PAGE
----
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Can US troops wear third-party body armor?
In August 2007, Arkansas Fourth District Representative Mike Ross sent a letter to the Secretary of Defense and the Secretary of the Army requesting clarification. Secretary of the Army Pete Geren formally acknowledged in September that insurance and medical benefits would not be withheld if combat injuries (or death) were sustained while a service member was wearing unauthorized body armor. Nevertheless, Secretary Geren went on to add that “every Soldier, regardless of rank, is required to use/wear U.S. government approved equipment, such as the Interceptor Body Armor (IBA) system.”
In order to clear up any possible misunderstanding, Arkansas Representative Mike Ross again sent a letter to the Secretary of Defense requesting further clarification. In a letter dated what appears to be November 2, 2010, Clifford L. Stanley on behalf of the Under Secretary of Defense (Personnel and Readiness) responded as follows:
QUOTE (Bold highlights added by SFTT)
Dear Representative Ross:
Thank you for your letter dated October 13, 2010, regarding the upcoming deployment of the Arkansas’ 39th Brigade Combat Team and the impact of body armor worn on benefits. This issue falls under the purview of the Under Secretary of Defense (Personnel and Readiness), and I have been asked to respond.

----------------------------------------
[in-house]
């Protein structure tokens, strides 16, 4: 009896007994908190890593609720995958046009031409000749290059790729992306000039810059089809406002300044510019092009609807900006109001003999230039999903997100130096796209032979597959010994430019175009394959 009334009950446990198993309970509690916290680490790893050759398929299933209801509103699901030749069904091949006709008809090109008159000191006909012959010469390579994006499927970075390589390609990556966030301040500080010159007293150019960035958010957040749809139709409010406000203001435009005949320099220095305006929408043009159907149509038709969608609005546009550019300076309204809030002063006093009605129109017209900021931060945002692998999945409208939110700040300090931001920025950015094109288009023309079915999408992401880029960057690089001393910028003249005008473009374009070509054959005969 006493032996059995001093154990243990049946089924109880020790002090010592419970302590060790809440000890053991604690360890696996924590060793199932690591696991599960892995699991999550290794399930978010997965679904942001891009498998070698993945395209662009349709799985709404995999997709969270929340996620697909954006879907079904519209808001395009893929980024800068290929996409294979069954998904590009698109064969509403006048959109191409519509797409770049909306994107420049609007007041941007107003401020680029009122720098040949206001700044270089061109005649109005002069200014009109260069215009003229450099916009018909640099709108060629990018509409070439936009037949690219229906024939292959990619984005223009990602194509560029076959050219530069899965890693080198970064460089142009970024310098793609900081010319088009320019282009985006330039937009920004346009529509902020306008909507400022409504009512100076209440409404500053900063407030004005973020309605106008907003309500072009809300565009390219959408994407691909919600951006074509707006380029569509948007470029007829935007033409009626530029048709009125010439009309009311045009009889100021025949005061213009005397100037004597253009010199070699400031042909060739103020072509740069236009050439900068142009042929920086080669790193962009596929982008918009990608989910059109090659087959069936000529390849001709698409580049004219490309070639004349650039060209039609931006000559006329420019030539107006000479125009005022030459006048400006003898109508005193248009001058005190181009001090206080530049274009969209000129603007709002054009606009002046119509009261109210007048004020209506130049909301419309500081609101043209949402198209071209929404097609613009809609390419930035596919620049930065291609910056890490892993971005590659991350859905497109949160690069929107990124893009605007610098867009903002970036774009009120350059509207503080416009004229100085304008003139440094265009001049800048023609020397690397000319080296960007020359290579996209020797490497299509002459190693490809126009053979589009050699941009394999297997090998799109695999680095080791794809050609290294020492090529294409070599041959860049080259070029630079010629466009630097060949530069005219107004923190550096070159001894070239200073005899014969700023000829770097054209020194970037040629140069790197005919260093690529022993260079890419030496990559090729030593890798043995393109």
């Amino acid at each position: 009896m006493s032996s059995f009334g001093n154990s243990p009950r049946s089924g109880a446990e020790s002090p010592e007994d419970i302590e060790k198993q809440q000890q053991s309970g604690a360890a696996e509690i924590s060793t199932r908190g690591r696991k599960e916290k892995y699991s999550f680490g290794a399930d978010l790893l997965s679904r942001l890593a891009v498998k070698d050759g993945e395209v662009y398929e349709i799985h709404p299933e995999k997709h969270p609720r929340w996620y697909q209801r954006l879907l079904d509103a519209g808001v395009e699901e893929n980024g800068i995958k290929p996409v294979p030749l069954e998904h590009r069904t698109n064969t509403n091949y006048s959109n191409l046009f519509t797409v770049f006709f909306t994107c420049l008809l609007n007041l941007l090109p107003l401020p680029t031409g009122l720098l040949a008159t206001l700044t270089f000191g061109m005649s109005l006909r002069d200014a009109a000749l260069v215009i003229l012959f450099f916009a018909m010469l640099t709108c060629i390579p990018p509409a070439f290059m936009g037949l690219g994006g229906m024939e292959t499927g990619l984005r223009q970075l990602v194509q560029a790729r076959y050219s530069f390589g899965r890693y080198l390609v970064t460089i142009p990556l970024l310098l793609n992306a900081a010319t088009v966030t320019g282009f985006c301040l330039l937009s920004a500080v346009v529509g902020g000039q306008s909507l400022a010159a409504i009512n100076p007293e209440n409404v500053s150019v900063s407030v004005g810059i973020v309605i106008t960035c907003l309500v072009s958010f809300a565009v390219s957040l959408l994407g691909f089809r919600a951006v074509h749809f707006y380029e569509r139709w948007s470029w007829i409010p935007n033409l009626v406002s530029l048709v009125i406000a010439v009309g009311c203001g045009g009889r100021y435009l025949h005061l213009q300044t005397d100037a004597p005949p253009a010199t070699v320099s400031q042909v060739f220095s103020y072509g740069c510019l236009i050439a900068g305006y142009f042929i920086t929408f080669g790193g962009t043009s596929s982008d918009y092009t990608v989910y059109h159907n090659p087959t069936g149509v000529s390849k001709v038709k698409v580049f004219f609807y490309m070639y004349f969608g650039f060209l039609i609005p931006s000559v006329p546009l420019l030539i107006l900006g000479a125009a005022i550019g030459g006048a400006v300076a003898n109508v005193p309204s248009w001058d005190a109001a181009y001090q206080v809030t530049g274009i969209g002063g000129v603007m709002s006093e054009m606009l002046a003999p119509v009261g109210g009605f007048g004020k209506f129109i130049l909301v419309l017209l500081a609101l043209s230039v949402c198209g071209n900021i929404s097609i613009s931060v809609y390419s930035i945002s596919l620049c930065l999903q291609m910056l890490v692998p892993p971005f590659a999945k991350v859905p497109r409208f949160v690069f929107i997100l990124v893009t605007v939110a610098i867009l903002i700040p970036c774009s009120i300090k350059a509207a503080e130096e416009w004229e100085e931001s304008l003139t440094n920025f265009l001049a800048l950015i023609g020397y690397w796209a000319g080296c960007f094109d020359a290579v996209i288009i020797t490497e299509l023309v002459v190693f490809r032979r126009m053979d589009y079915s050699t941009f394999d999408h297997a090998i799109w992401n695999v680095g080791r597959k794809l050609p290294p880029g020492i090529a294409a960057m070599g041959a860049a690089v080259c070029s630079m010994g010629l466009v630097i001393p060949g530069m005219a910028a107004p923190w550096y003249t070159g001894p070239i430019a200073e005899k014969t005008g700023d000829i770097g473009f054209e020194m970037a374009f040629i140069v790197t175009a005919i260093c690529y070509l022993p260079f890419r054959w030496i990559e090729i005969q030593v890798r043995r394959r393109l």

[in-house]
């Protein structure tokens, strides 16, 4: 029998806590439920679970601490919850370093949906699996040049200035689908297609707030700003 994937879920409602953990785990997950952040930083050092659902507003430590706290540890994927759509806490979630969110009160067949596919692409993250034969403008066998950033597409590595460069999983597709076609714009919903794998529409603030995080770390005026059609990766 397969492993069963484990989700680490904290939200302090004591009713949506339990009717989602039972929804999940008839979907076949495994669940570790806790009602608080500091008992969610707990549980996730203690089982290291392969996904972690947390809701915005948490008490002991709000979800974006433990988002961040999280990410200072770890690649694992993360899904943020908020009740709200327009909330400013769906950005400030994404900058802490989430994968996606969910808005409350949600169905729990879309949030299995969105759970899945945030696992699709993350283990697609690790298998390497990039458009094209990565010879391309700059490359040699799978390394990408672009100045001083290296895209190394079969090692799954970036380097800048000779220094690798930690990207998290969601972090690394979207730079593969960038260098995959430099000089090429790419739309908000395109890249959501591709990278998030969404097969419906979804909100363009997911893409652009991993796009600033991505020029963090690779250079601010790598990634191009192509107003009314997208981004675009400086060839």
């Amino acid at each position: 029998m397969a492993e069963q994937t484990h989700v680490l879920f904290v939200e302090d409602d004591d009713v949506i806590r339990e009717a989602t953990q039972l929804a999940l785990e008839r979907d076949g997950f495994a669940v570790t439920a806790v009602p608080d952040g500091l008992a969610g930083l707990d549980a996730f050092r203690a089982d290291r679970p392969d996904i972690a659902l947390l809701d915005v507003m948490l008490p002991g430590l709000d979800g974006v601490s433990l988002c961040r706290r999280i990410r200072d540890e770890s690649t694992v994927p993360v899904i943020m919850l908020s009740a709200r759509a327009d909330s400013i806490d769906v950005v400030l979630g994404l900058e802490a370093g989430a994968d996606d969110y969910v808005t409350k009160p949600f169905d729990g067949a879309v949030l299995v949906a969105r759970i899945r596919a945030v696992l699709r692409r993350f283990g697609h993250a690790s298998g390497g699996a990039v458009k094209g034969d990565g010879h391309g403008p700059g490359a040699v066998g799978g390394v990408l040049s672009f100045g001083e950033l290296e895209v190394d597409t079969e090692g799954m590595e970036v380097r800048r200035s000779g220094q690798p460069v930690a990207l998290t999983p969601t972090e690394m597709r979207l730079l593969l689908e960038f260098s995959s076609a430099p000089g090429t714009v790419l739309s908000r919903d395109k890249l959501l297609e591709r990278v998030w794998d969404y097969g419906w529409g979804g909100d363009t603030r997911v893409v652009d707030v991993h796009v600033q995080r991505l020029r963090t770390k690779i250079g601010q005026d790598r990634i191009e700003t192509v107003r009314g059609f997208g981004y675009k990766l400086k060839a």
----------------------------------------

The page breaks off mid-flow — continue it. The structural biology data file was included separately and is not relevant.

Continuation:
As you allude to in your letter, rumors regarding Servicemembers’ Group Life Insurance (SOLI) payments and Department of Defense medical care as it relates to battle injuries or death when wearing commercially procured (Dragon Skin) body armor arise on occasion. Eligible benefits and medical support associated with SGLI or the Department of Defense (DoD) are paid or provided if a member is injured or killed in action while wearing commercially purchased body armor. The DoD Will not discriminate, as it relates to military health care, between Service members who wear government issued or commercially purchased body armor.
Title 38, United States Code, is the statutory authority for the portfolio of SGLI products (SGLI, SGLI Traumatic Injury Protection (TSGLI), Family SGLI, etc.) for which the Department of Veteran Affairs (VA) is responsible. Department of Defense staff consulted with VA and reaffirmed that wearing unapproved body armor, in and of itself, does not disqualify members for SGLI or TSGLI payments. Additionally, the question of privately purchase body armor is addressed on the VA’s myths and rumors website (web address follows): http://www.insurance.va.gov/SGLISITE/SGLI/mythsRumors.htm.
Medical benefits, as with SGLI payments, are not contingent on the type of body armor worn by Service members. The Services do not seek reimbursement for medical expenses connected to members wounded in combat when wearing commercially procured body armor.
Thank you for your concern in this matter, and for your support of the Service and family members of the 39th Brigade Combat Team.
Clifford L. Stanley
A facsimile of Mr. Stanley’s letter on third-party body armor may be downloaded from the SFTT website.Share